Re-Mission 2 helps patients comply with Cancer Treatment
Kids like using video games to fight bad guys. Now Re-Mission 2, a new release from the nonprofit company HopeLab, is helping kids do something much more important: fight cancer.
Re-Mission 2 is a follow-up to HopeLab’s highly acclaimed first-person shooter, Re-Mission. Re-Mission 2 is made up of a suite of 6 games modeled after more casual, addictive games like Angry Birds or Bejeweled. Designed to be played on computers or smartphones, each free game depicts different ways of fighting or treating cancer. For example, “Nanobot’s Revenge” lets players protect lungs and blood vessels from tumor-building baddies by shooting them with Radiation Beams or Molten Scalpel Blades. “Feeding Frenzy” lets players navigate nanobots around the bloodstream to block bacteria colonies and cancer cells, and “Nano Dropbot” involves dropping Chemo Bombs on cancer cells while rescuing healthy tissue.
Of course, the games themselves don’t fight cancer, but they do help create an environment where medical care can be more effective. A 2008 study found that patients who played games in health such as Re-Mission were more likely to comply with treatment, including taking medications regularly and understanding how their own behaviors could impact their treatment. Players indicated that the game helped them feel supported and helped them feel that they had some measure of control over their treatment.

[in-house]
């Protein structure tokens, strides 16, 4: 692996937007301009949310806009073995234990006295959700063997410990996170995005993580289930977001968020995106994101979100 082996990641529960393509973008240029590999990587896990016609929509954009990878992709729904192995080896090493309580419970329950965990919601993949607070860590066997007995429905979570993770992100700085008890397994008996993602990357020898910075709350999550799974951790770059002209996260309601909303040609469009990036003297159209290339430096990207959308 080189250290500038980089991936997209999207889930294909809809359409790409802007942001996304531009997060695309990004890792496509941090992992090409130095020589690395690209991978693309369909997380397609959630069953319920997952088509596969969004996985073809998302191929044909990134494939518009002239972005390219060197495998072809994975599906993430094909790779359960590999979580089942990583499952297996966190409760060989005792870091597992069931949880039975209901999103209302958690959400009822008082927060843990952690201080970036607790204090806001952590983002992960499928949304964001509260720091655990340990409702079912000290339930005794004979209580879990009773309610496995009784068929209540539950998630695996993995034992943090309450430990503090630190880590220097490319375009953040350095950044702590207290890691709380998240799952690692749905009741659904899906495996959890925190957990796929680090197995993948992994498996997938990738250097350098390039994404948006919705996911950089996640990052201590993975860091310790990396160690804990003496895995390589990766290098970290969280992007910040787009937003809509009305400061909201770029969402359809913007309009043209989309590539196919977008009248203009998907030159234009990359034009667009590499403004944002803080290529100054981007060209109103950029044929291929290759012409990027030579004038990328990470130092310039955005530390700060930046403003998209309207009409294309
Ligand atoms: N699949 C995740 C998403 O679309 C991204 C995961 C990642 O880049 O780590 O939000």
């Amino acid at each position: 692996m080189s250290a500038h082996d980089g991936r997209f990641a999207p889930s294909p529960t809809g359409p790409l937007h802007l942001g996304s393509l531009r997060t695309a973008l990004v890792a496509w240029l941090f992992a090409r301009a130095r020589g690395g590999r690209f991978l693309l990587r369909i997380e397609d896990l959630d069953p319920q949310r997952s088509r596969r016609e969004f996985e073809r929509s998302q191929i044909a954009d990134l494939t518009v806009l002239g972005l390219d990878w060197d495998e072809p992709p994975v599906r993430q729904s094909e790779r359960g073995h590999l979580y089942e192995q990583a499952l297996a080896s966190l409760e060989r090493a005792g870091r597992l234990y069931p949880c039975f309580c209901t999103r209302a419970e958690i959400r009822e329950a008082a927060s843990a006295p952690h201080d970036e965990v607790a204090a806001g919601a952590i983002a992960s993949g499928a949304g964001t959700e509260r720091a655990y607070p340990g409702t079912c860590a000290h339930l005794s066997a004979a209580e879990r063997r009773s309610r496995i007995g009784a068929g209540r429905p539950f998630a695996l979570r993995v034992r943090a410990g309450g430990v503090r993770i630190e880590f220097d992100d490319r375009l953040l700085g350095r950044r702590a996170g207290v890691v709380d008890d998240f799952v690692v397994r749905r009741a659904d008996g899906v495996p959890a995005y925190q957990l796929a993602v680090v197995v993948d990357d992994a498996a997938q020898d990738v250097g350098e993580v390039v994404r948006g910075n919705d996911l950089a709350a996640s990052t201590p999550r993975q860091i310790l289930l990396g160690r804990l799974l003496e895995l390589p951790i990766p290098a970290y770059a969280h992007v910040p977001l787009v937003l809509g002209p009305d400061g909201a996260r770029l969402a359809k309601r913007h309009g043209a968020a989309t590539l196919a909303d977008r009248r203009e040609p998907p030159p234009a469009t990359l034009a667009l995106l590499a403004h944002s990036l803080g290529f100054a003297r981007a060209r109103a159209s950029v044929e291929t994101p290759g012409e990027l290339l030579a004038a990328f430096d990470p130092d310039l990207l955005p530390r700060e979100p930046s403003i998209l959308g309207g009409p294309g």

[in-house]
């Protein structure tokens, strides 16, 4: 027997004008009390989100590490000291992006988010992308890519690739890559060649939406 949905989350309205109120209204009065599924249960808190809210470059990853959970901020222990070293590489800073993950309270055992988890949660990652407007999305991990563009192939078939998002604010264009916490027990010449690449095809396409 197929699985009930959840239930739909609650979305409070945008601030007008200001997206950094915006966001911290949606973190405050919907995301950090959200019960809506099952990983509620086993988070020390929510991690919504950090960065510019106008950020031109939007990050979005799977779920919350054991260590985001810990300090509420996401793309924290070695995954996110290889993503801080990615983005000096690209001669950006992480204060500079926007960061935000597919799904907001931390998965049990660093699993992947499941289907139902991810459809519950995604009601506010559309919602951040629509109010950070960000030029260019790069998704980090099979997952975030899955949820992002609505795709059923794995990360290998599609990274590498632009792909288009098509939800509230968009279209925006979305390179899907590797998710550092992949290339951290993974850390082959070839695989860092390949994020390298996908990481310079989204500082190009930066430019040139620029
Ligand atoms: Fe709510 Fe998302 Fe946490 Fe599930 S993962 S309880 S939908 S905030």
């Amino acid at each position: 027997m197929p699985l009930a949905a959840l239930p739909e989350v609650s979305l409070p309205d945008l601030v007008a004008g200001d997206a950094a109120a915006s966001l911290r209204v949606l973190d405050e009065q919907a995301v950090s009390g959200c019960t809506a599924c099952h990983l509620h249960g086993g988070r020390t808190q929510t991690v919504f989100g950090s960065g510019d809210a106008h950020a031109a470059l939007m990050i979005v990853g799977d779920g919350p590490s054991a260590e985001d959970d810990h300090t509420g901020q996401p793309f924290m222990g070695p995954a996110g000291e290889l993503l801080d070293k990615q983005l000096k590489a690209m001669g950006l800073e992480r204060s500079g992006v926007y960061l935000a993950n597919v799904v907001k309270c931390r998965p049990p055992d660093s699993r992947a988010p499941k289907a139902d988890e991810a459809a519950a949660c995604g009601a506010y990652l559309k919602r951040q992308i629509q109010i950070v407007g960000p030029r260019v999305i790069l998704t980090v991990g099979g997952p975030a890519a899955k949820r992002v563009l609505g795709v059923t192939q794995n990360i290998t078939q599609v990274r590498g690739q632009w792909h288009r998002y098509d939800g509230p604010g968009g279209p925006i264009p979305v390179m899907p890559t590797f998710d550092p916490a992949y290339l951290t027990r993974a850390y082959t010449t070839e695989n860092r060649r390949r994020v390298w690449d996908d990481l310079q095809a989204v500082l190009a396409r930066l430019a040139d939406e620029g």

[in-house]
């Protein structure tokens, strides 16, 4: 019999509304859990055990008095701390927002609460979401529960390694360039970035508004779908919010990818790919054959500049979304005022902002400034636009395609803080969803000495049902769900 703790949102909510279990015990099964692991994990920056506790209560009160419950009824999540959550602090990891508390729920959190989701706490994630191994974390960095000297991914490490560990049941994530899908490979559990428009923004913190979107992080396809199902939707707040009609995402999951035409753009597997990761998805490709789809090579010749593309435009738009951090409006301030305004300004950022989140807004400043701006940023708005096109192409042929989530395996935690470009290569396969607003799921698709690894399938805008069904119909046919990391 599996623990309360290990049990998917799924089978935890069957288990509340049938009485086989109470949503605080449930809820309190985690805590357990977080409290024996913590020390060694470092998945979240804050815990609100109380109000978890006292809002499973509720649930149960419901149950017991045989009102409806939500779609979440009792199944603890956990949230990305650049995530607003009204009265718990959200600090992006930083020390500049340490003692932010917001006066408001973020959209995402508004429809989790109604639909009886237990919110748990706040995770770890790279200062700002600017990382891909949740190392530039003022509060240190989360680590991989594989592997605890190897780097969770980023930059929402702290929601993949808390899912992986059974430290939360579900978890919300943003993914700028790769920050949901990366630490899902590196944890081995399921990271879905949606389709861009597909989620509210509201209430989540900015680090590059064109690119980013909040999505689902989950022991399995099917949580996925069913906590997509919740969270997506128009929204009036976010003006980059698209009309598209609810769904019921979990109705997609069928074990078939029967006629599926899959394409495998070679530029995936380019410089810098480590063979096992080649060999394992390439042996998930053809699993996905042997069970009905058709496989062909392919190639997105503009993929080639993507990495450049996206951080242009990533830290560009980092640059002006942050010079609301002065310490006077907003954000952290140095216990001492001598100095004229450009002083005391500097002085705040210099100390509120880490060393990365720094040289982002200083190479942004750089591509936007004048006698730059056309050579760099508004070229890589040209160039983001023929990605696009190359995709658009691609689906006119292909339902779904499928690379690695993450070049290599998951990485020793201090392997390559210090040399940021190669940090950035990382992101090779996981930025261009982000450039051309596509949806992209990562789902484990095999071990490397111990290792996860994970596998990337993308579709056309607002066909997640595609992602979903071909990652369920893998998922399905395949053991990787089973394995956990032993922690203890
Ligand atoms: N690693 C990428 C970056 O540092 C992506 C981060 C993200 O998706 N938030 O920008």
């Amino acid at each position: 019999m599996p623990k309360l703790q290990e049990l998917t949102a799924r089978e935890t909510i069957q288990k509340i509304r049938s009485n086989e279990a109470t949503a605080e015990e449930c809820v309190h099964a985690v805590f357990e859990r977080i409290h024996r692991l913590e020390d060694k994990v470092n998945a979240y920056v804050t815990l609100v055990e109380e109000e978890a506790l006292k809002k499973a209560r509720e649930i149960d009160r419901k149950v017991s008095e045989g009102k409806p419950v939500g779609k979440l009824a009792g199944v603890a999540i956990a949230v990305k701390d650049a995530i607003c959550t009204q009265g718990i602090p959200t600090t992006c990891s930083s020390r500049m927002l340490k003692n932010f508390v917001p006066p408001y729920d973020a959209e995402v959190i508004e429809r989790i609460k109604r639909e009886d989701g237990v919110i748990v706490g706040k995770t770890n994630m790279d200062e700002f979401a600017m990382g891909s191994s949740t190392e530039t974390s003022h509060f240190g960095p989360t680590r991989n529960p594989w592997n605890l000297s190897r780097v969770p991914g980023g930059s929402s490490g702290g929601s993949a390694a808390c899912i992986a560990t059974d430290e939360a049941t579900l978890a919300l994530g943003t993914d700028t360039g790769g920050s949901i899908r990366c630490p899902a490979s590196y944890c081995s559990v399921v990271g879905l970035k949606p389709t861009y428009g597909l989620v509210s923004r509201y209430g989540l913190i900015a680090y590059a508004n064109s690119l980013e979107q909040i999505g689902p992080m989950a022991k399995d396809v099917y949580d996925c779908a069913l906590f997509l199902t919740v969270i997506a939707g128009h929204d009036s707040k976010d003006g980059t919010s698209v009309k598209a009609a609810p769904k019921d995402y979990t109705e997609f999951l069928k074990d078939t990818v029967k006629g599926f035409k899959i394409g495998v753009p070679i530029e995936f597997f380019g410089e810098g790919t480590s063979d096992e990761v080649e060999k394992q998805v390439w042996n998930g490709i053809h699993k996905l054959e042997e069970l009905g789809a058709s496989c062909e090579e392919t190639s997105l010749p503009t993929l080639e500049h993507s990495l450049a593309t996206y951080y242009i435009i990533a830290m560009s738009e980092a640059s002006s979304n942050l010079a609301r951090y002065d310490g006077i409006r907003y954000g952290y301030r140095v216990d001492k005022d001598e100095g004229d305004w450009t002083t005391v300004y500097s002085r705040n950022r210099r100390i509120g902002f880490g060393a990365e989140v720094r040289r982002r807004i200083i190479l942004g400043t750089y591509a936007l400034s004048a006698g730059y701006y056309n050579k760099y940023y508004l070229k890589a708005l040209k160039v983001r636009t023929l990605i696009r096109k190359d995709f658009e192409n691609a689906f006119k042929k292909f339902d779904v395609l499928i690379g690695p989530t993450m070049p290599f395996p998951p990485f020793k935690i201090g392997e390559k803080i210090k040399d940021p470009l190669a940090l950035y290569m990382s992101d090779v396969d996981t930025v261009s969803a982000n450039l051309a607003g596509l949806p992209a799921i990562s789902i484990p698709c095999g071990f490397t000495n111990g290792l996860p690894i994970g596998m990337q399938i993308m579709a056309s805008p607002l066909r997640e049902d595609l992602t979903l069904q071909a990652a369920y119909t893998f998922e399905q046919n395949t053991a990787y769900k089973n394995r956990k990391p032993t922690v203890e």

Game developers say that patient engagement is particularly important in treating teenage cancer patients. Teenagers may comply with treatment while in the hospital, but at home their desire to be “normal” may encourage them to make compromises or skip taking their medications. Playing the game helps patients understand the importance of consistency in complying with their treatment plan.
Admittedly, the game isn’t for everyone. Some patients may not want to think about their cancer or what’s happening inside their bodies, but the game provides a helpful outlet for those who do play. Feeling that they are somehow fighting their cancer—even in a video game—can help patients renew their sense of hope. Re-Mission 2 doesn’t fight cancer, but it and other games in health are important tools for kids on the frontline of the battle against cancer.
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